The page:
Floorcloths

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Floorcloths

Floorcloths are an alternative to conventional carpets and rugs. They are really the forerunners of linoleum which, in turn, was displaced by vinyl. Floorcloths were popular in the eighteenth century as they could be painted to imitate expensive pile carpets. Sailcloth was the material generally used; it was given many coats of linseed oil to create a very heavy and durable surface. Floorcloths could be left plain or painted with a design. They were used in corridors and hallways, indeed any area of heavy wear that would have quickly ruined a carpet or rug and in the servants’ quarters where a real carpet would have been considered extravagant. The great advantage of a floorcloth is that it can be painted with any imaginable design at minimal cost. Moreover, it is a surprisingly hard-wearing ‘carpet’, making it an excellent choice for a hallway runner. And it can be made to fit any particular room’s shape.

Preparation

A floorcloth is really a blank canvas onto which any design can be painted, rather like an artist paints a picture, except that the floorcloth requires a protective coat of varnish once the design has been completed. Artist’s canvas can be used but it is probably better to visit a theatrical scenery supplier and buy the canvas from them, or to buy cotton duck, as this is a satisfactory, inexpensive alternative.

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You can make a very large floorcloth as it is possible to buy cotton canvas up to approx. 9.5m (lOMyd) wide and any length, although some of the cheaper alternatives may be a little narrower. You will need to buy a piece of canvas slightly larger than you expect the finished floorcloth to be because the canvas will shrink by approx. 7.5 per cent once it has been primed. You will also need to allow 2.5cm (lin) extra all round to fold under as a hem – to make a neat edge.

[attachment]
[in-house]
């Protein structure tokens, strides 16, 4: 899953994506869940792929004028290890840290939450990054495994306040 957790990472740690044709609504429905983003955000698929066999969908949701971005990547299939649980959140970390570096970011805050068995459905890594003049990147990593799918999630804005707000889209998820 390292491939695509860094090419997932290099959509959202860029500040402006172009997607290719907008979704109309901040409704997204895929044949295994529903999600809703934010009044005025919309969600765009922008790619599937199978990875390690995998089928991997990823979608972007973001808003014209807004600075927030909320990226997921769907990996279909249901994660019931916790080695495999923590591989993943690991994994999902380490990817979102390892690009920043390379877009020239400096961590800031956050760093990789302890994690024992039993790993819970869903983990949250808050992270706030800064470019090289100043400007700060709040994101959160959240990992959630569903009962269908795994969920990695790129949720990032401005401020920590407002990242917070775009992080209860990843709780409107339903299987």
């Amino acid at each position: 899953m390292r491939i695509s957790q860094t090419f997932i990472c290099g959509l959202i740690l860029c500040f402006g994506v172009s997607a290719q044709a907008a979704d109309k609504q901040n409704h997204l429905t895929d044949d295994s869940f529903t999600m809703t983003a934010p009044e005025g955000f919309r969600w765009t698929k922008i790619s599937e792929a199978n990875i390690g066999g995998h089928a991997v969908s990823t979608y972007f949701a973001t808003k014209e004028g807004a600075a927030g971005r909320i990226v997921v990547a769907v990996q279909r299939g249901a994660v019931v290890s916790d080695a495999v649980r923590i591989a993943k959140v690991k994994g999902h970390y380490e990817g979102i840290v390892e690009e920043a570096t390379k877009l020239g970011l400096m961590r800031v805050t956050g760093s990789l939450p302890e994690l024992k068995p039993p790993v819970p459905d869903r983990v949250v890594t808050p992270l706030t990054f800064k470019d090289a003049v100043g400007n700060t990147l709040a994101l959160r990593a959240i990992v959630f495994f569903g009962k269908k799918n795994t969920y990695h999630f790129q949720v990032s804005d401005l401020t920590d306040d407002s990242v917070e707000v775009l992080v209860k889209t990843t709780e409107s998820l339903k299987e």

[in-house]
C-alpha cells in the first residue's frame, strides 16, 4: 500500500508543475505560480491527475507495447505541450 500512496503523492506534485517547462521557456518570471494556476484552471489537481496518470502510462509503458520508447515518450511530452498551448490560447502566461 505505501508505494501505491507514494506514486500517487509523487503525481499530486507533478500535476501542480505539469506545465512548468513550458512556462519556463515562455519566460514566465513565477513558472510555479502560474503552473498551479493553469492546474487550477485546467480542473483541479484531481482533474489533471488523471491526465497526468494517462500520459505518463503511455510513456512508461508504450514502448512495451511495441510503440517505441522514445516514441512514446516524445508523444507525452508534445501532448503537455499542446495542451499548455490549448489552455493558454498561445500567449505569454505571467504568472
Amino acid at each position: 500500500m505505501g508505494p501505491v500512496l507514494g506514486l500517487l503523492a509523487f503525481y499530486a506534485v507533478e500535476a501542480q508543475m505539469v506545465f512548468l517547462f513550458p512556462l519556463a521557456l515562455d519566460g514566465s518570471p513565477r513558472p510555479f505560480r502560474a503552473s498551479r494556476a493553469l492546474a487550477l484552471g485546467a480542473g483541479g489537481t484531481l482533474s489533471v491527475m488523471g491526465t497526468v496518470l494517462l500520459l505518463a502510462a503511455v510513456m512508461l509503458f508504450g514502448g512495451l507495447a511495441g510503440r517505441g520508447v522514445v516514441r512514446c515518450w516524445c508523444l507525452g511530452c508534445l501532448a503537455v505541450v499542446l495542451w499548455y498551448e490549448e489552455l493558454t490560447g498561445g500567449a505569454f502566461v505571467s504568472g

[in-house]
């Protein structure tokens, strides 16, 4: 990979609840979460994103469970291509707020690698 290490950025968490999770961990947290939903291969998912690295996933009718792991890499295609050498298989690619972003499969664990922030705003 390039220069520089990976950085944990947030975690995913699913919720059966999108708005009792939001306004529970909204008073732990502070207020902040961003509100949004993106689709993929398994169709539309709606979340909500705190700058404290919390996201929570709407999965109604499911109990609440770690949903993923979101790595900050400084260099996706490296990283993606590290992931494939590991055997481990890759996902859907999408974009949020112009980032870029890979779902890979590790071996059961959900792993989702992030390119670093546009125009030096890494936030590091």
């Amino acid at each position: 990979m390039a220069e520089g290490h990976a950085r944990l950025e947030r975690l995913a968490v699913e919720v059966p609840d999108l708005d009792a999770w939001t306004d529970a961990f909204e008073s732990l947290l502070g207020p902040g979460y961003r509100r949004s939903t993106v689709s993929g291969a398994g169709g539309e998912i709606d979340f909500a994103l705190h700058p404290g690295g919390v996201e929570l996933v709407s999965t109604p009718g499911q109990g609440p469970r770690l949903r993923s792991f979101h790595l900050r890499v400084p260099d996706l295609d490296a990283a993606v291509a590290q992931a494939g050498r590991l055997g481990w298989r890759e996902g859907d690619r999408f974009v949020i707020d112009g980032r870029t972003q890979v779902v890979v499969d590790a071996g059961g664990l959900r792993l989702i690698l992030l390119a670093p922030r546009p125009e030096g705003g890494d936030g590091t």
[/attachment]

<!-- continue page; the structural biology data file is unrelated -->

It will be necessary to find a space larger than the floorcloth in which to work comfortably. Begin by ironing out any creases in the canvas with a conventional steam iron. The canvas should be stretched before priming otherwise there is a risk of it rucking up unpredictably once it has been painted. A frame like an artist’s stretcher can be made up to the required size using 5 x 2.5cm (2 x lin) timber and the canvas fixed to that; otherwise pin the canvas along the edge to an existing smooth and level floor using plenty of drawing pins, though these will leave small holes. The canvas should be sized before painting; traditionally, artists use an animal skin glue that is purchased in granular form. A quicker and easier alternative is to brush the canvas with a modern PVA adhesive and then let it dry. Now prime the canvas with two coats of ordinary acrylic wo primer/undercoat, allowing two hou between coats; it is a good idea to give tl underside of the canvas a coat too as this w give the floorcloth greater rigidity. Tl canvas will shrink so that it becomes ve taut. Only at this stage can the drawing pi be removed, or the canvas be taken off stretcher. Use a metre rule and pencil mark out the size and shape of the finishi floorcloth and additionally mark a second lii about 2.5cm (lin) away from the first hi towards the edge of the floorcloth. Cut aw any excess material beyond this line. Use a sharp craft knife and a long metal rule and score along the first line very gently, just to break the weave of the fabric and cut diagonally across each corner on the marked line. Apply a fabric adhesive or PVA up to the marked edge and fold it on the scored line to give a neat, finished edge. The floorcloth is now ready for painting.

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